Mikura-class escort ship

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Nomi 1944
Class overview
Operators:  Imperial Japanese Navy
Preceded by: Etorofu-class
Succeeded by: Ukuru-class
Built: 1942–1944
In commission: 1943–1948
Completed: 8
Lost: 5
General characteristics
Type: Escort vessel
Displacement: 940 long tons (955 t) standard
Length: 77.7 m (255 ft) 258.4
Beam: 9.1 m (29 ft 10 in) 29.10
Draught: 3.05 m (10 ft) 10
Propulsion: 2 shaft, geared diesel engines, 4,400 hp (3,281 kW)
Speed: 19.5 knots (22.4 mph; 36.1 km/h)
Range: 5,000 nmi (9,300 km) at 16 kn (18 mph; 30 km/h)
Complement: 150
Armament: As built :
• 3 × 120 mm (4.7 in)/45 cal DP guns
• 4 × 25 mm (0.98 in) AA machine guns (2×2)
• 6 × depth charge throwers
• 120 × depth charges
From 1944 :
• 3 × 120 mm (4.7 in)/45 cal DP guns
• 14-18 × 25 mm (0.98 in) AA machine guns
• 6 × depth charge throwers
• 120 × depth charges
• 1 × 80 mm (3.1 in) mortar

The Mikura-class escort ships (御蔵型海防艦 Mikura-gata kaibōkan?) were a class of ships in the service of the Imperial Japanese Navy during World War II.

The Japanese called these ships Kaibōkan, "ocean defence ships" (Kai = sea, ocean, = defense, Kan = ship), a name used to denote a multi-purpose vessel.[1] The eight ships of the Mikura class served as convoy escorts during World War II. They were denoted "Type B" and were the third class of Kaibokan. The Mikuras, unlike the two preceding Etorofu-class and Shimushu-class, were dedicated to the anti-aircraft and anti-submarine role.

The Mikura class was initially armed with 120 depth charges with six depth charge throwers and would later receive an 8 cm trench mortar. The number of AA machine guns was increased to up to eighteen. They received Type 22 and Type 13 radars, and Type 93 or Type 3 sonar in 1943-1944.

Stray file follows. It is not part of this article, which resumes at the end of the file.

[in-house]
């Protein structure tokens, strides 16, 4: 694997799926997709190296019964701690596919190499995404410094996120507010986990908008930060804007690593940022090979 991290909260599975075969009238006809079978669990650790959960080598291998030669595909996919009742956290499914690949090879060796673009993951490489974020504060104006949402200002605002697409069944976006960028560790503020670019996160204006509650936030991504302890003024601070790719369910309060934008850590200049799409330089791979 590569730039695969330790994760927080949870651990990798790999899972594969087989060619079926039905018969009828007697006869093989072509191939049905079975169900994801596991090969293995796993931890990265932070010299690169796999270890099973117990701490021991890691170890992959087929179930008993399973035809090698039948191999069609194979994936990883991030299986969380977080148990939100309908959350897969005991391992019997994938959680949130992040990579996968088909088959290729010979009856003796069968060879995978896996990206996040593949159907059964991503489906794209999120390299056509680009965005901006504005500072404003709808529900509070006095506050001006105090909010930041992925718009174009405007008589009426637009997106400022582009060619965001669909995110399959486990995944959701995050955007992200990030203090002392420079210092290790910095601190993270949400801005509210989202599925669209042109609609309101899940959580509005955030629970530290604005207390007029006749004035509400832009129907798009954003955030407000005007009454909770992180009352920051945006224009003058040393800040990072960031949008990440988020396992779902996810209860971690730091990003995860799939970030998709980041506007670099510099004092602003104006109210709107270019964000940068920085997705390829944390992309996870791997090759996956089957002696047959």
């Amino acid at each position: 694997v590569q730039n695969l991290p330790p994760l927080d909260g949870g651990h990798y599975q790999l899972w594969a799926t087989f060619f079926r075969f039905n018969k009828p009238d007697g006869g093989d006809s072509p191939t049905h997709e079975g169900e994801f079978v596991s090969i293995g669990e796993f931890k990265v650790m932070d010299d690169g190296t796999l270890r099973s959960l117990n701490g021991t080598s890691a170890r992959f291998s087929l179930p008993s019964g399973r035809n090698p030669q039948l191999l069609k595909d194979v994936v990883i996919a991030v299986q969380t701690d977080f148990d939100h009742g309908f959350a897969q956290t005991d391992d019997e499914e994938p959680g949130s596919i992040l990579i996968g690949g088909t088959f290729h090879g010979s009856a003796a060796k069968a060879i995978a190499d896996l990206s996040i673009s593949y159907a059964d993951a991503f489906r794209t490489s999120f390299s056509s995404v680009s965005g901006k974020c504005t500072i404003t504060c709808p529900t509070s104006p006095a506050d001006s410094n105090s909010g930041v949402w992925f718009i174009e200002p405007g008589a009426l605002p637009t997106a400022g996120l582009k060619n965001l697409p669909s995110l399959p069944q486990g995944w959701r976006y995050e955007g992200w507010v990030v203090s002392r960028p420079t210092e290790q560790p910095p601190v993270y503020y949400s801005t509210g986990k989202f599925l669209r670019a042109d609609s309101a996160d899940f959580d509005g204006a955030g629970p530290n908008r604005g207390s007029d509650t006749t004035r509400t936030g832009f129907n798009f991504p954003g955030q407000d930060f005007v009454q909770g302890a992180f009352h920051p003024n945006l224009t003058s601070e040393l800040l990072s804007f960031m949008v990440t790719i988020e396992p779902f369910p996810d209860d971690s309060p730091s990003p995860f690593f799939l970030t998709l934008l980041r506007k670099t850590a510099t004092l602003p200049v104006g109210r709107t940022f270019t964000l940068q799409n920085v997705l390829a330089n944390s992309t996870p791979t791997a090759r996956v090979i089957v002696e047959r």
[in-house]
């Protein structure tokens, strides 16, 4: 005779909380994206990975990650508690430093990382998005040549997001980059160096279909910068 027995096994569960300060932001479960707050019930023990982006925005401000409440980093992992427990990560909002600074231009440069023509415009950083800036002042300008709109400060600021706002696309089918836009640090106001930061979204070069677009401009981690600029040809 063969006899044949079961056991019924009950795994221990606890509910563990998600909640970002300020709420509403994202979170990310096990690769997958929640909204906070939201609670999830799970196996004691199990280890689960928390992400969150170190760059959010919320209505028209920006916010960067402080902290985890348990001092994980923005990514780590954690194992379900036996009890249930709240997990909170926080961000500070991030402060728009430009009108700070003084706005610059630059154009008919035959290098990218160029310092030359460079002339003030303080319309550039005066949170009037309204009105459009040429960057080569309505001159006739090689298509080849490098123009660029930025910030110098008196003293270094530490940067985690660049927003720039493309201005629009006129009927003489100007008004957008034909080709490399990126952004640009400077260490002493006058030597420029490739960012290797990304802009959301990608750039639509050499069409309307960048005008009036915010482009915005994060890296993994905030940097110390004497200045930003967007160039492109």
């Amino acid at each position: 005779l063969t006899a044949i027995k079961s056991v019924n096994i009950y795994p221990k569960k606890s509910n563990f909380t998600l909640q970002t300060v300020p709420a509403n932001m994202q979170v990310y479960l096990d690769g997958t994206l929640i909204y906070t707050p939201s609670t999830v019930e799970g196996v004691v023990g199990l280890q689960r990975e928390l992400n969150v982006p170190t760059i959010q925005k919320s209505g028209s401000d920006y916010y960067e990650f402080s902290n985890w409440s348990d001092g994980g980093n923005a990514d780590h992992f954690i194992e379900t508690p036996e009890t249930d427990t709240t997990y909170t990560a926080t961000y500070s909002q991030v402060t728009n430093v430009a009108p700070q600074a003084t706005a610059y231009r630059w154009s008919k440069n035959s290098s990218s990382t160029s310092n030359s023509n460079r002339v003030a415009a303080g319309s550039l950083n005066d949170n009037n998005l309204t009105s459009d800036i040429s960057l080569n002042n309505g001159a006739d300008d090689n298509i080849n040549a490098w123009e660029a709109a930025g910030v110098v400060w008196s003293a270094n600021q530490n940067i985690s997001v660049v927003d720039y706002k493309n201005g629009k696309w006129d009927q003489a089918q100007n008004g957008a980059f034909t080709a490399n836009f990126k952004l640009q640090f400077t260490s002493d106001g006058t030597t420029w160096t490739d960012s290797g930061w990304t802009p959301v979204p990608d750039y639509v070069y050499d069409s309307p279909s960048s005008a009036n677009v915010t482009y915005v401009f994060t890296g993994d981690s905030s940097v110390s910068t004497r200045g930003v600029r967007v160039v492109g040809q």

Two ships of the class probably had success against US submarines, with Mikura helping to sink USS Trigger with kaibokans CD-33 and CD-59 on March 28, 1945. Chiburi also helped sink USS Growler with destroyer Shigure and kaibokan CD-19 on 8 November 1944.

Ships[edit]

  • Mikura (御蔵), constructed at Nihon Kōkan, Tsurumi, laid down on October 1, 1942, launched on July 16, 1943, and commissioned on October 30, 1943. Sunk by torpedoes from the USS Threadfin on March 28, 1945, with all 216 men aboard, after probably helping sink the USS Trigger.[2]
  • Miyake (三宅), constructed at Nihon Kōkan, Tsurumi, laid down on February 12, 1943, launched on August 30, 1943, and commissioned on November 30, 1943. Miyake was sold for scrap on July 2, 1948.[3]
  • Awaji (淡路), constructed at Hitachi, Sakurajima, and laid down on June 1, 1943, launched on October 30, 1943, and completed on February 15, 1944. Torpedoed on June 2, 1944 by USS Guitarro with the loss of 76 men.[4]
  • Kurahashi (倉橋), constructed at Nihon Kōkan, Tsurumi, being laid down on June 1, 1943, launched on October 15, 1943 and commissioned on March 10, 1944. On January 16, 1945, Kurahashi was damaged by near misses from TF 38 carrier aircraft that killed 2 and wounded 14. She survived the war and was ceded to the UK as a war reparation on September 14, 1947 and shortly after was sold for scrapping.[5]
  • Nomi (能美), constructed at Nihon Kōkan, Tsurumi, being laid down on August 10, 1943, launched on December 3, 1943, and commissioned on March 15, 1944. Sunk on April 14, 1945, by two torpedoes from the USS Tirante, that hit her under her bridge and sank her with the loss of 134 men as she was attacking the submarine.[6]
  • Chiburi (千振), constructed at Nihon Kōkan, Tsurumi, laid down on July 20, 1943, launched on November 30, 1943 and commissioned on May 13, 1944. Sunk in an air attack on January 12, 1945, losing 88 men.[7]
  • Yashiro (屋代), constructed at Hitachi, Sakurajima, laid down on November 18, 1943, launched on February 16, 1944, and commissioned on June 6, 1944. Yashiro survived the war and was ceded to China on August 29, 1947, being renamed Cheng An before being discarded in 1954.[8]
  • Kusagaki (草垣), constructed at Nihon Kōkan, Tsurumi, laid down on September 7, 1943, launched on January 12, 1944, and commissioned on July 1, 1944. Sunk on August 7, 1944, by torpedoes from USS Guitarro, with the loss of 97 men.[9]

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